Inversiones

La holding chilena Quiñenco, brazo inversor del Grupo Luksic, mantiene su idea de internacionalizar su negocio de distribución de combustibles, al que arribó en junio del 2011 tras adquirir los activos de la angloholandesa Shell en Chile, con la que maneja 470 estaciones en el país andino. Ahora apunta a adquirir las más de 600 estaciones de servicio que opera Shell en Argentina. Se conoció que Quiñenco es uno de los que ya habría presentado una oferta, la que superaría los más de US$ 1,000 mlls.

  • Brief News

Judicial association decries personal attacks on judges

A national judicial association has a message to political leaders who make personal attacks on judges: Back off. The American Judges Association is encouraging its members to defend judges who’ve been targeted by disparaging rhetoric. At the group's mid-year conference in Arlington, Va., last week, AJA's board of governors released a statement expressing alarm over what it described as "intemperate personal attacks" on judges.

Puerto Rico files for bankruptcy protection under special law

The Financial Oversight and Management Board for Puerto Rico on Wednesday filed for bankruptcy protection for the territory following the expiration of provisions that had shielded it from litigation. The filing comes under Article 3 of PROMESA, a special law passed last year to allow Puerto Rico to manage its significant debt. The territory has created a fiscal plan to address its debt and begun negotiations with many of its debt holders, but the board said the filing was necessary as a number of other creditors started filing lawsuits against it earlier in the week.

What's in Trump's religious liberty order?

Trump has signed an executive order to ease a ban on political endorsements by churches and religious groups. The order loosens a provision of the tax code which prohibits religious organizations from directly supporting or opposing political candidates. Trump often complained about the rule as a candidate. Repealing it would require action in Congress. The Executive Order on Promoting Free Speech and Religious Liberty directs the IRS to provide "regulatory relief" to faith-based organizations that are tax-exempt. A current provision in the US federal tax code, known as the Johnson Amendment, says that churches can be investigated and lose their tax-exempt status if they directly support or oppose any political candidate. Since he cannot repeal the law without congressional legislation, Trump is directing the IRS to "exercise maximum enforcement discretion to alleviate the burden of the Johnson Amendment". Few religious groups are known to have lost their tax status for violating the law, despite many churches openly advocating for political causes and hosting candidates during their campaigns.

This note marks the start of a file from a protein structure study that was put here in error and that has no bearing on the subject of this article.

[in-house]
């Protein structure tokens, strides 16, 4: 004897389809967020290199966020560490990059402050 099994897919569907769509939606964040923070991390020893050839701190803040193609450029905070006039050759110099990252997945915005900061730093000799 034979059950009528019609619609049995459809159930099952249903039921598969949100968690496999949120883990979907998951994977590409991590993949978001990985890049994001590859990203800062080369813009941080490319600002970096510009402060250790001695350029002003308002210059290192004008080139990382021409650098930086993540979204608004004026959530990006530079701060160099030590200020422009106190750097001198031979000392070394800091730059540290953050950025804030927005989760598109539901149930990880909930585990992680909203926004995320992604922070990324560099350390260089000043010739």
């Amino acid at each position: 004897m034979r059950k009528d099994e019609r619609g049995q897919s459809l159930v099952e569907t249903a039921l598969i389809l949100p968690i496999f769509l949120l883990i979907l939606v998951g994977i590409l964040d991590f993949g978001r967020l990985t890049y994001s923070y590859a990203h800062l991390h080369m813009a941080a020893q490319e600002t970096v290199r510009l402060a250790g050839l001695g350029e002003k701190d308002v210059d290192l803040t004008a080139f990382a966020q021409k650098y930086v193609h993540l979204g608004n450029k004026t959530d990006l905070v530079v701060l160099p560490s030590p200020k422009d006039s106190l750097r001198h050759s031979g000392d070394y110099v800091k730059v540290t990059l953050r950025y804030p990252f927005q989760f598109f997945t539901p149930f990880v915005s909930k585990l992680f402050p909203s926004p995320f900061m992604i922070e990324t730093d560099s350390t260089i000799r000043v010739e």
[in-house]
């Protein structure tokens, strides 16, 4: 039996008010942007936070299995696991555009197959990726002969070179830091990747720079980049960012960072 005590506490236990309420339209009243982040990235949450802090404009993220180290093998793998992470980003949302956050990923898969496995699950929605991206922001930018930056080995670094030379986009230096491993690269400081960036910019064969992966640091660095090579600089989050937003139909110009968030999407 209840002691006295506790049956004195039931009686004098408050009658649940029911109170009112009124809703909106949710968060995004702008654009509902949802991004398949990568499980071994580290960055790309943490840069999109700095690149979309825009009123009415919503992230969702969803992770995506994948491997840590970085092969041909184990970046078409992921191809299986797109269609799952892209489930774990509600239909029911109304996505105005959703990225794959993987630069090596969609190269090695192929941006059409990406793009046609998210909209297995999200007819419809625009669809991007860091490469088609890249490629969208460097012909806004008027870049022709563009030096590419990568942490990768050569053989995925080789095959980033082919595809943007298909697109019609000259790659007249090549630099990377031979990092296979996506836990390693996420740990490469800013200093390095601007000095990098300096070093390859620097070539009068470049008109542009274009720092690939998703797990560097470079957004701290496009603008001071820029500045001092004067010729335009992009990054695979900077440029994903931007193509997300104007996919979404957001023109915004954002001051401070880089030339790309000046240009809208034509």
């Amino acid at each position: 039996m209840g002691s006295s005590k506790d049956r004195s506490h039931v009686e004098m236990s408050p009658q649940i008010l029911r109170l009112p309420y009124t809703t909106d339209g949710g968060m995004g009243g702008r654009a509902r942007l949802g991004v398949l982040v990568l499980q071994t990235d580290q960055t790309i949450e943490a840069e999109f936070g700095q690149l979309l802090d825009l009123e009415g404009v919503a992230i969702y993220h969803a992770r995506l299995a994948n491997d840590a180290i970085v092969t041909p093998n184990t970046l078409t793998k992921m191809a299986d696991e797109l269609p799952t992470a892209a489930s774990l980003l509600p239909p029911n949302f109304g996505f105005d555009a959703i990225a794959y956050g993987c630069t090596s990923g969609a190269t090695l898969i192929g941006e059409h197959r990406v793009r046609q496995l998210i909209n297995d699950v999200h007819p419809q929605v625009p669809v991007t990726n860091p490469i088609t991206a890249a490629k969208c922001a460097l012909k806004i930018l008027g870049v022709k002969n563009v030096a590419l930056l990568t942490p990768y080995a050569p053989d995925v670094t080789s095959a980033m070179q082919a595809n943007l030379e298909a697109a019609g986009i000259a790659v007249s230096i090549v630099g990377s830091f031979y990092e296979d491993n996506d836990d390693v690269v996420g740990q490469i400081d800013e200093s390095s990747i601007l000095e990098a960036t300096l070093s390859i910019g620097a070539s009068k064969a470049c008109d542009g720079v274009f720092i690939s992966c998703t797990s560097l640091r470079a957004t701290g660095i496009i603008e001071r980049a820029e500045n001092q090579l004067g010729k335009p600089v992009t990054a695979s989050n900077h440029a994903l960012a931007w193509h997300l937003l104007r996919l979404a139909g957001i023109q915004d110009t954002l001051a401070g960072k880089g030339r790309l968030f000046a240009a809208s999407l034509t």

GOP health care bill would cut about $765 billion in taxes over 10 years

The Affordable Care Act was funded with a patchwork of taxes — mostly but not exclusively on the wealthy — which would be undone by the Republican repeal-and-replace bill.

Republican-led House panel votes to gut Dodd-Frank financial law

House Republicans took a major step toward their long-promised goal of unwinding the stricter financial rules created after the 2008 crisis, pushing forward sweeping legislation that would undo much of President Obama's landmark banking law. A House panel on Thursday approved Republican-written legislation that would gut much of the Dodd-Frank law enacted by Democrats and signed by Obama in the wake of the financial crisis and the Great Recession. The party-line vote in the Republican-led House Financial Services Committee was 34-26.